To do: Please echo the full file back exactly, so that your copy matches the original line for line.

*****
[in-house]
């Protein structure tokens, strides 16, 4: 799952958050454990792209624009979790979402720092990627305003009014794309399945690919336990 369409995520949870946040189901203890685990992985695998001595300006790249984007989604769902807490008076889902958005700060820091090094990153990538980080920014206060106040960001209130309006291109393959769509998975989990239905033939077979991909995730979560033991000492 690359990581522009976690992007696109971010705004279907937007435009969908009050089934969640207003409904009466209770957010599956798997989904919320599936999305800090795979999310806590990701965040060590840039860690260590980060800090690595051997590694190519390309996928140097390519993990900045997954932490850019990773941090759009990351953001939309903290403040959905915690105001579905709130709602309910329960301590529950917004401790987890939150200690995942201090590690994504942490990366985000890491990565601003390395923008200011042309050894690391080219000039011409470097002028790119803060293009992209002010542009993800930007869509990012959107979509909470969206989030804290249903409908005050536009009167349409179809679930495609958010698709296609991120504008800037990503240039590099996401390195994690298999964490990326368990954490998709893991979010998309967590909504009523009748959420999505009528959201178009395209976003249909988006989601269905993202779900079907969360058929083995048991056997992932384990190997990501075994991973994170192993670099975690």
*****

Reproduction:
[in-house]
């Protein structure tokens, strides 16, 4: 799952958050454990792209624009979790979402720092990627305003009014794309399945690919336990 369409995520949870946040189901203890685990992985695998001595300006790249984007989604769902807490008076889902958005700060820091090094990153990538980080920014206060106040960001209130309006291109393959769509998975989990239905033939077979991909995730979560033991000492 690359990581522009976690992007696109971010705004279907937007435009969908009050089934969640207003409904009466209770957010599956798997989904919320599936999305800090795979999310806590990701965040060590840039860690260590980060800090690595051997590694190519390309996928140097390519993990900045997954932490850019990773941090759009990351953001939309903290403040959905915690105001579905709130709602309910329960301590529950917004401790987890939150200690995942201090590690994504942490990366985000890491990565601003390395923008200011042309050894690391080219000039011409470097002028790119803060293009992209002010542009993800930007869509990012959107979509909470969206989030804290249903409908005050536009009167349409179809679930495609958010698709296609991120504008800037990503240039590099996401390195994690298999964490990326368990954490998709893991979010998309967590909504009523009748959420999505009528959201178009395209976003249909988006989601269905993202779900079907969360058929083995048991056997992932384990190997990501075994991973994170192993670099975690």